Seeing Things As They Are

George Orwellby Robert Colls

Oxford University Press. 352p $34.95

We know for sure that someone is permanently relevant when his or her name becomes an adjective. In the week—last week of March 2014—I finished the most recent of the very many intellectual biographies of George Orwell, his adjectived name appeared twice in Brooklyn (in our diocesan newspaper and in the Playbill for a performance of “King Lear” at the newly completed Polanski Shakespeare Center), as well as in a New York Times op-ed essay. In this respect at least, Brooklyn could be anywhere in the Anglo-Saxon-influenced world. The writer most quoted (the count went up to 2004) in Supreme Court decisions—easily beating out Shakespeare, 61 to 35—is Orwell, born George Blair in India in 1903.

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Before we look at this most recent biography, an example of Orwell becoming Orwellian is appropriate. In his 1946 essay “Politics and the English Language, he wrote:

In our time, political speech and writing are largely the defence of the indefensible. Things like the continuance of British rule in India, the Russian purges and deportations, the dropping of the atom bombs on Japan, can indeed be defended, but only by arguments which are too brutal for most people to face, and which do not square with the professed aims of the political parties. Thus political language has to consist largely of euphemism, question-begging and sheer cloudy vagueness. Defenceless villages are bombarded from the air, the inhabitants driven out into the countryside, the cattle machine-gunned, the huts set on fire with incendiary bullets: this is called pacification. Millions of peasants are robbed of their farms and sent trudging along the roads with no more than they can carry: this is called transfer of population or rectification of frontiers. People are imprisoned for years without trial, or shot in the back of the neck or sent to die of scurvy in Arctic lumber camps: this is called elimination of unreliable elements.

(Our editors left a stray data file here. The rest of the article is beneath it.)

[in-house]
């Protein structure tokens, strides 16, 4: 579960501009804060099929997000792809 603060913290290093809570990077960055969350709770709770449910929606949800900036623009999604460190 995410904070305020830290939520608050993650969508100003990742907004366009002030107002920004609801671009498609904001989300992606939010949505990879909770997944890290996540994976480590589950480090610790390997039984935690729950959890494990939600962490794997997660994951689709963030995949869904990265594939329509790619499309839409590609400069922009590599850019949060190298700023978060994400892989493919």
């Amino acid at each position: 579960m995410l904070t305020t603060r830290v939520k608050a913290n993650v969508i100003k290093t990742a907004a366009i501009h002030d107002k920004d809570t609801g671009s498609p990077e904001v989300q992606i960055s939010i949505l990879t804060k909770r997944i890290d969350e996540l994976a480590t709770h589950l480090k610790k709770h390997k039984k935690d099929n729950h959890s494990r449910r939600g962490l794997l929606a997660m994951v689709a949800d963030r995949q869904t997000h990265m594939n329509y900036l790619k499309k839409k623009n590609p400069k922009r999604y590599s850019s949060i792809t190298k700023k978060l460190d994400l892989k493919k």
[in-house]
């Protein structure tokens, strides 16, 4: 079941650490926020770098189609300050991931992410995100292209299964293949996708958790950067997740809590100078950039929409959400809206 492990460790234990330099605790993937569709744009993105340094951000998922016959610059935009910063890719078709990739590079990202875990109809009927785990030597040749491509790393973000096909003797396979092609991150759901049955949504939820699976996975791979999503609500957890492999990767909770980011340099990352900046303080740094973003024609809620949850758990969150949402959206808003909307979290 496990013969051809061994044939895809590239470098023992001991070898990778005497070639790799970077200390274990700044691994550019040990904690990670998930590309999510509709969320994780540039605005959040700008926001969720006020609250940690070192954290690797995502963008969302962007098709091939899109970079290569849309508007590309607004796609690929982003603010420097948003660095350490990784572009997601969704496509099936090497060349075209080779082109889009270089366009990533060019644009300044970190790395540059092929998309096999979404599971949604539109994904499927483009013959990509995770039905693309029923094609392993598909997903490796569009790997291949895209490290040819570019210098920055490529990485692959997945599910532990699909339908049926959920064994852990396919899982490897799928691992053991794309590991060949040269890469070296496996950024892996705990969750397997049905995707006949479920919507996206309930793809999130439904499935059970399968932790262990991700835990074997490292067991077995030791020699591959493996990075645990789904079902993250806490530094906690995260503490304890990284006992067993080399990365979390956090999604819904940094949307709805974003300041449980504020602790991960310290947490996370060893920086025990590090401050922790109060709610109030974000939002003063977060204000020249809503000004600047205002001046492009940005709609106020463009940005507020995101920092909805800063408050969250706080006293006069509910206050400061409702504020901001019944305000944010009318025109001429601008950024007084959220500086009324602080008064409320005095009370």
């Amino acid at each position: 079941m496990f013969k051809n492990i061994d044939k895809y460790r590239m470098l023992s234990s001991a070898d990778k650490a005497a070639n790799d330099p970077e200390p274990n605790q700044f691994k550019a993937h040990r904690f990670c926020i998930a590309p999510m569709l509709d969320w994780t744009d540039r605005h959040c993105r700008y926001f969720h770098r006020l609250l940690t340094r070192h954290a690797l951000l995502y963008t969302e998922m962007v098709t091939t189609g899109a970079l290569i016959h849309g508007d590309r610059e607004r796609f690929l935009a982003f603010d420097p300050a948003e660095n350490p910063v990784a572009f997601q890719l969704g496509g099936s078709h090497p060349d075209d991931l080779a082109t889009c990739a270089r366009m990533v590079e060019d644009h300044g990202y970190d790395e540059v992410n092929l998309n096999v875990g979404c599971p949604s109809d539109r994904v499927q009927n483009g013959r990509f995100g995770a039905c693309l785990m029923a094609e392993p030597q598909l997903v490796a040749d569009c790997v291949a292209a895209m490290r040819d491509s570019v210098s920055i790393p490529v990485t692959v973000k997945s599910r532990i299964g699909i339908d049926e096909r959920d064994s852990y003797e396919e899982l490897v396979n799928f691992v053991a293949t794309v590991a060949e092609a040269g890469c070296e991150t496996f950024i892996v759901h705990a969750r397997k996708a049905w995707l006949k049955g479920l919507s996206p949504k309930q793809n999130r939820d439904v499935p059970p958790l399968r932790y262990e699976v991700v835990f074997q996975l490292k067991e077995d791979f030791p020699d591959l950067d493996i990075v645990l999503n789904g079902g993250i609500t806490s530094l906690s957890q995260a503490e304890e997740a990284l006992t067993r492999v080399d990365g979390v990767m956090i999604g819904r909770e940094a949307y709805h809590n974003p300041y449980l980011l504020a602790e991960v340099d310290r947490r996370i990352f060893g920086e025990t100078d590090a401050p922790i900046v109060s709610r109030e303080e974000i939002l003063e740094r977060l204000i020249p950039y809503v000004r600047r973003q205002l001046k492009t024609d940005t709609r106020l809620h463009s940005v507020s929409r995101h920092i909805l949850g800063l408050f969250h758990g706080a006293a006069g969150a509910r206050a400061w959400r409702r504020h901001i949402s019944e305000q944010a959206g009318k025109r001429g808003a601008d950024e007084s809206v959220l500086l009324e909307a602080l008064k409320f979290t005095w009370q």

Sixty-five years after Orwell’s death in 1950 at the age of 47 from tuberculosis, his criticism of these deliberate reality-hiding abstractions evoke what a little while ago we were told about Vietnam, more recently about Iraq and just yesterday about torture being an enhanced interrogation technique.

Robert Colls places this intellectual biography in the framework of Orwell’s “Englishness.” But that shouldn’t much bother the American reader, especially one open to some Briticisms like “Here’s hard cheese to you.” His approach is to interweave Orwell’s life, his writings, his admirers, his critics and his other biographers, making his a kind of “if you only read one book about Orwell” contribution. Colls himself seems to be constantly readjusting his own reactions to Orwell, and this encourages the reader to do likewise.

Orwell’s life was indeed a process of steady revision as he tried to keep faithful to his own credo, expressed in his 1946 essay “Why I Write.” One of his four reasons is a historical impulse—a “desire to see things as they are, to find out true facts and store them up for the use of posterity.” A second is a political purpose—“using the word ‘political’ in the widest possible sense. A desire to push the world in a certain direction, to alter other peoples’ idea of the kind of society that they should strive after.”